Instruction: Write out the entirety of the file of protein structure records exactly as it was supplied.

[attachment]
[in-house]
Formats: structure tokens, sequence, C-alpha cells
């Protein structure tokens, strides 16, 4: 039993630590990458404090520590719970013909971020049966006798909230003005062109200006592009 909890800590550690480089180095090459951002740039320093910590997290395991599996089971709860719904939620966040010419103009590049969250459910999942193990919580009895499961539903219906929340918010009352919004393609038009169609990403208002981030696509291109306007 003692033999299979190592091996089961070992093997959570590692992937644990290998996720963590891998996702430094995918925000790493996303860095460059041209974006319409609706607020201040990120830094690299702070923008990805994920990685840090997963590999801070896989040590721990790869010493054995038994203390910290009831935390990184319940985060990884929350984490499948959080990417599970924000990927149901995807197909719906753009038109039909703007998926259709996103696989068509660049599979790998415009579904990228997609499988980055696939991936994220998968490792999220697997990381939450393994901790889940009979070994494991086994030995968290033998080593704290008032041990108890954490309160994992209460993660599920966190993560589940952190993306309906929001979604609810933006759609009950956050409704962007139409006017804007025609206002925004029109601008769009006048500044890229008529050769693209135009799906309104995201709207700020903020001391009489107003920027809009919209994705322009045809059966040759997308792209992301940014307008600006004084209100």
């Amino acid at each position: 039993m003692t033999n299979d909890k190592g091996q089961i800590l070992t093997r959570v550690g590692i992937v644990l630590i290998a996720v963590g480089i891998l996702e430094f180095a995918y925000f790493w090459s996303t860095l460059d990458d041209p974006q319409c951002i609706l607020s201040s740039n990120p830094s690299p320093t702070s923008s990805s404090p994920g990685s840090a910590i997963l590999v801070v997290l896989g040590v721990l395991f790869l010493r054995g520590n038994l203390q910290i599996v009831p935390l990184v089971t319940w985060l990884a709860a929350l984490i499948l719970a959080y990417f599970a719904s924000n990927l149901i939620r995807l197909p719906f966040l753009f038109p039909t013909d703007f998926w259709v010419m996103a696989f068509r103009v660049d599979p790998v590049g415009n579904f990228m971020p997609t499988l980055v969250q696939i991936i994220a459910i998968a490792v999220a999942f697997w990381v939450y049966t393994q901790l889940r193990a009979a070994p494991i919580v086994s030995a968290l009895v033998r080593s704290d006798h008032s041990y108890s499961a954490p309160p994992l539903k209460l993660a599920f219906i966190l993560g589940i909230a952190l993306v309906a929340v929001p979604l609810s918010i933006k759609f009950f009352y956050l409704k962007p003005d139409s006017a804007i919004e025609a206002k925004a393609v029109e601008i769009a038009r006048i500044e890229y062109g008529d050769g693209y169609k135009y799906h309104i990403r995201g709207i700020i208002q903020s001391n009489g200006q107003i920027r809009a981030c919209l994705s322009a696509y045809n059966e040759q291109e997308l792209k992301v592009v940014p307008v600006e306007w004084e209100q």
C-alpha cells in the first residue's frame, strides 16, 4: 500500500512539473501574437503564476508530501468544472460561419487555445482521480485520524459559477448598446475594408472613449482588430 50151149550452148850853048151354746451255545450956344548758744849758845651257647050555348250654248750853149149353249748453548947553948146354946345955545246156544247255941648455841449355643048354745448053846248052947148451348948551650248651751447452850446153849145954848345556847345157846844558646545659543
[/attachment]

[in-house]
Formats: structure tokens, sequence, C-alpha cells
């Protein structure tokens, strides 16, 4: 039993630590990458404090520590719970013909971020049966006798909230003005062109200006592009 909890800590550690480089180095090459951002740039320093910590997290395991599996089971709860719904939620966040010419103009590049969250459910999942193990919580009895499961539903219906929340918010009352919004393609038009169609990403208002981030696509291109306007 003692033999299979190592091996089961070992093997959570590692992937644990290998996720963590891998996702430094995918925000790493996303860095460059041209974006319409609706607020201040990120830094690299702070923008990805994920990685840090997963590999801070896989040590721990790869010493054995038994203390910290009831935390990184319940985060990884929350984490499948959080990417599970924000990927149901995807197909719906753009038109039909703007998926259709996103696989068509660049599979790998415009579904990228997609499988980055696939991936994220998968490792999220697997990381939450393994901790889940009979070994494991086994030995968290033998080593704290008032041990108890954490309160994992209460993660599920966190993560589940952190993306309906929001979604609810933006759609009950956050409704962007139409006017804007025609206002925004029109601008769009006048500044890229008529050769693209135009799906309104995201709207700020903020001391009489107003920027809009919209994705322009045809059966040759997308792209992301940014307008600006004084209100």
């Amino acid at each position: 039993m003692t033999n299979d909890k190592g091996q089961i800590l070992t093997r959570v550690g590692i992937v644990l630590i290998a996720v963590g480089i891998l996702e430094f180095a995918y925000f790493w090459s996303t860095l460059d990458d041209p974006q319409c951002i609706l607020s201040s740039n990120p830094s690299p320093t702070s923008s990805s404090p994920g990685s840090a910590i997963l590999v801070v997290l896989g040590v721990l395991f790869l010493r054995g520590n038994l203390q910290i599996v009831p935390l990184v089971t319940w985060l990884a709860a929350l984490i499948l719970a959080y990417f599970a719904s924000n990927l149901i939620r995807l197909p719906f966040l753009f038109p039909t013909d703007f998926w259709v010419m996103a696989f068509r103009v660049d599979p790998v590049g415009n579904f990228m971020p997609t499988l980055v969250q696939i991936i994220a459910i998968a490792v999220a999942f697997w990381v939450y049966t393994q901790l889940r193990a009979a070994p494991i919580v086994s030995a968290l009895v033998r080593s704290d006798h008032s041990y108890s499961a954490p309160p994992l539903k209460l993660a599920f219906i966190l993560g589940i909230a952190l993306v309906a929340v929001p979604l609810s918010i933006k759609f009950f009352y956050l409704k962007p003005d139409s006017a804007i919004e025609a206002k925004a393609v029109e601008i769009a038009r006048i500044e890229y062109g008529d050769g693209y169609k135009y799906h309104i990403r995201g709207i700020i208002q903020s001391n009489g200006q107003i920027r809009a981030c919209l994705s322009a696509y045809n059966e040759q291109e997308l792209k992301v592009v940014p307008v600006e306007w004084e209100q």
C-alpha cells in the first residue's frame, strides 16, 4: 500500500512539473501574437503564476508530501468544472460561419487555445482521480485520524459559477448598446475594408472613449482588430 50151149550452148850853048151354746451255545450956344548758744849758845651257647050555348250654248750853149149353249748453548947553948146354946345955545246156544247255941648455841449355643048354745448053846248052947148451348948551650248651751447452850446153849145954848345556847345157846844558646545659543